It's been mentioned but I'll say it again - lentils.

When I was over in Nepal, there was a popular shirt / vest fellow travellers would wear with the statement:

Dal Bhat Power! 24 hour!

Dal Bhat is lentil soup (Dal) and Bhat (Rice) which was the staple food over there. You could go to a local spot which sells it out their window for like 1 bux. You could survive off this for weeks, although your taste buds would be in a state of extreme boredom.

When I went back home, I went to an Indian store and they had kilos of rice and lentils. I remember doing the math and a plate of homemade dal bhat would cost less (even with the price of the base goods being much higher) than 1 bux. Those guys were actually making a decent profit selling it for that price.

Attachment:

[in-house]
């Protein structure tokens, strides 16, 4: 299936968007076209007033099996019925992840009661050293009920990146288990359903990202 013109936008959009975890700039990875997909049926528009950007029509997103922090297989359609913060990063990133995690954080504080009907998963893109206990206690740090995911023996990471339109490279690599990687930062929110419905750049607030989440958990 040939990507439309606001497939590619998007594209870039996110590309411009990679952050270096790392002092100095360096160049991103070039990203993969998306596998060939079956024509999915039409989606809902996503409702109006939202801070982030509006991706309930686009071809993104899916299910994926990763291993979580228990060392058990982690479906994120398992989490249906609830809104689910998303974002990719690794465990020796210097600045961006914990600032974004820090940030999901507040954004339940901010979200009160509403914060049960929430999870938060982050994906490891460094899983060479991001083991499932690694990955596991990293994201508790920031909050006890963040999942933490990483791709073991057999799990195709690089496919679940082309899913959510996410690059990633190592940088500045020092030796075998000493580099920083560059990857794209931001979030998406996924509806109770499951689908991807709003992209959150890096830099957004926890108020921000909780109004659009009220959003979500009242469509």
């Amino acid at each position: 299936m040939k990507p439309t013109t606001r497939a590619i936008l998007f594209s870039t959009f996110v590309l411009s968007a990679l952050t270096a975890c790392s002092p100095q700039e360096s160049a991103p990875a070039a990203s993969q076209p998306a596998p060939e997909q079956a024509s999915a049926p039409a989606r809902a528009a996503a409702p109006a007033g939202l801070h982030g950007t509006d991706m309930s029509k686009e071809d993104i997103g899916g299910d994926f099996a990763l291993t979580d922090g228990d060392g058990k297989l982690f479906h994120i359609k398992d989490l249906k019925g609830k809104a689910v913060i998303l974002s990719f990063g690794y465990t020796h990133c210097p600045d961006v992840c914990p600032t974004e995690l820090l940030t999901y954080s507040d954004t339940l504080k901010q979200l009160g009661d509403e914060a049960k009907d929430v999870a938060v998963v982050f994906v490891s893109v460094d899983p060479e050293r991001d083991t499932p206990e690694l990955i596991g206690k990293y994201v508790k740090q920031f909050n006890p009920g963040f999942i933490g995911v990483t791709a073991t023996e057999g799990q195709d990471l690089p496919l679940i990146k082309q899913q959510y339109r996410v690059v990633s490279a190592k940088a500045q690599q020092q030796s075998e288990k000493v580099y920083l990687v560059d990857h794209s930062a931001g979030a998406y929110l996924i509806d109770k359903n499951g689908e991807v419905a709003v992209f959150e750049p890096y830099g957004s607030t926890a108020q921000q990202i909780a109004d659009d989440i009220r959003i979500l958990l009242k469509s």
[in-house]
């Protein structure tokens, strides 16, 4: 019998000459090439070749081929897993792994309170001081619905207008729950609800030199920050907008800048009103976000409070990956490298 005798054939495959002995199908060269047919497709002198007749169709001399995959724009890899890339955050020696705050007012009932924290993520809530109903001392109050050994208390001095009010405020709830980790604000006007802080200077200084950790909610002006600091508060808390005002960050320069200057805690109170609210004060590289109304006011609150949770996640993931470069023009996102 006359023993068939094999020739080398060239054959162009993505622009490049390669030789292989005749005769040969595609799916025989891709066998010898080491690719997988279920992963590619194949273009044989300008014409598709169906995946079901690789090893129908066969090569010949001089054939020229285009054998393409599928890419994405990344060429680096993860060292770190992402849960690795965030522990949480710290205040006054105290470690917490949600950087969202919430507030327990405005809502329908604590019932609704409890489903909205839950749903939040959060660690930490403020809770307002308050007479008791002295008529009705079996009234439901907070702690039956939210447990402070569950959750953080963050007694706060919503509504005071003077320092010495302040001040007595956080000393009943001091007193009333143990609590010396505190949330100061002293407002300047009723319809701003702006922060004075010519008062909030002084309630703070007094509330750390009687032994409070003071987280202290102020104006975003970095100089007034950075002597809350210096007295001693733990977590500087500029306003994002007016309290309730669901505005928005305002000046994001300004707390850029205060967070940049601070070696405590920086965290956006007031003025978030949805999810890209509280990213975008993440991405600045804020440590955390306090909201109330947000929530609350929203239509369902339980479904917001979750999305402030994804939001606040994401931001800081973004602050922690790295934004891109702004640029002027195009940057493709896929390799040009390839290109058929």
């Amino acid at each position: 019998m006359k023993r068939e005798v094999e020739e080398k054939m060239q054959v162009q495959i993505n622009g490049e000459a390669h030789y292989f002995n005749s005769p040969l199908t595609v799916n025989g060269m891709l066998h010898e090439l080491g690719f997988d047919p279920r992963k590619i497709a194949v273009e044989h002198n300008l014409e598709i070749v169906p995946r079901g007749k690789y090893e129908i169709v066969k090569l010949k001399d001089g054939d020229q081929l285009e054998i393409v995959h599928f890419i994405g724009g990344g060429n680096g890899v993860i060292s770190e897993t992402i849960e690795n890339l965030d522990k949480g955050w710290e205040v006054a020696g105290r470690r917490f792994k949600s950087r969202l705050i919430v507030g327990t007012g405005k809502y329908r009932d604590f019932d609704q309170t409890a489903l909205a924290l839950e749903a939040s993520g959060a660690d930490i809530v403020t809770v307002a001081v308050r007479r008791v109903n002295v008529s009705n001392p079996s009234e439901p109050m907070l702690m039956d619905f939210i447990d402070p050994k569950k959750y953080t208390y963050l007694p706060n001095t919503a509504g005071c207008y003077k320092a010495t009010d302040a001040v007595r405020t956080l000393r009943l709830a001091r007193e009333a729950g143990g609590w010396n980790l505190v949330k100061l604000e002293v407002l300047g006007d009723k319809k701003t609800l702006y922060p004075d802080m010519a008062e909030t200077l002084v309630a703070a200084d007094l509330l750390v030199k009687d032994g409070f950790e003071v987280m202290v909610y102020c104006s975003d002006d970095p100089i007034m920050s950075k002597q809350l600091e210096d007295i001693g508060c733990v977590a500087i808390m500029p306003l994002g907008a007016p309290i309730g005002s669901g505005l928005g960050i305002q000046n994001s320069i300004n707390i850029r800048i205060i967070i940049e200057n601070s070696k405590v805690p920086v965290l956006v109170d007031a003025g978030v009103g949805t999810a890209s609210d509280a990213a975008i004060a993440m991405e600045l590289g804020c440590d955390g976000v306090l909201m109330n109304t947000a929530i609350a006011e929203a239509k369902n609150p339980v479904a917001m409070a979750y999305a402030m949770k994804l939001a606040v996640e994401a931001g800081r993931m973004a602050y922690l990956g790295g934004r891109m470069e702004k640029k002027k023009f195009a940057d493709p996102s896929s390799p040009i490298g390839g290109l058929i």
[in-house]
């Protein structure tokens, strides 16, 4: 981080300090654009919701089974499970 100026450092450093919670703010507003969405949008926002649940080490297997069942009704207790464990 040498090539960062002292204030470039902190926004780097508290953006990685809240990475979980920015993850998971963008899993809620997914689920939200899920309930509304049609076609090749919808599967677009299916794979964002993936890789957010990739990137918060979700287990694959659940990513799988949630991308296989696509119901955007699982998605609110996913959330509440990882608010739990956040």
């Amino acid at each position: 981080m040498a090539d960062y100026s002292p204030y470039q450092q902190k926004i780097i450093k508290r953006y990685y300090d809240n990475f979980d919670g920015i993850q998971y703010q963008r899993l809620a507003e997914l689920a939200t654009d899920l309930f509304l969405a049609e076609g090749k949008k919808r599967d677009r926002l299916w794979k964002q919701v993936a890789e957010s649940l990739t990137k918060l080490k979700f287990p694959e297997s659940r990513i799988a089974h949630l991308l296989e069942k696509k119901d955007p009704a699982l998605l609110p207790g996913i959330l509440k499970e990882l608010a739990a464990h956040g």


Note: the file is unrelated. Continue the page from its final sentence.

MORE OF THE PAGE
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Rachael Ray - Tue, 01 Sep 2020 19:32:21 EST iJy8SWd6 No.162639 Reply
1599003141134.png -(791840B / 773.28KB, 620x845) Thumbnail displayed, click image for full size.
>>162618
This with collagen protein powder and a handful of spinach. Complete meal for like a buck fitty
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Joël Robuchon - Thu, 10 Sep 2020 01:02:10 EST 40e6qGmz No.162676 Reply
>>162215
Cream cheese isn't expensive and can be mixed with oatmeal or perhaps made into a cream cheese and oatmeal pancake. I avoided the stuff my entire life because of how it looked, but I decided to give it a try. It has 10G of protein per serving. A decent alternative to yogurt.
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Joël Robuchon - Thu, 10 Sep 2020 01:02:34 EST gF61VB5w No.162677 Reply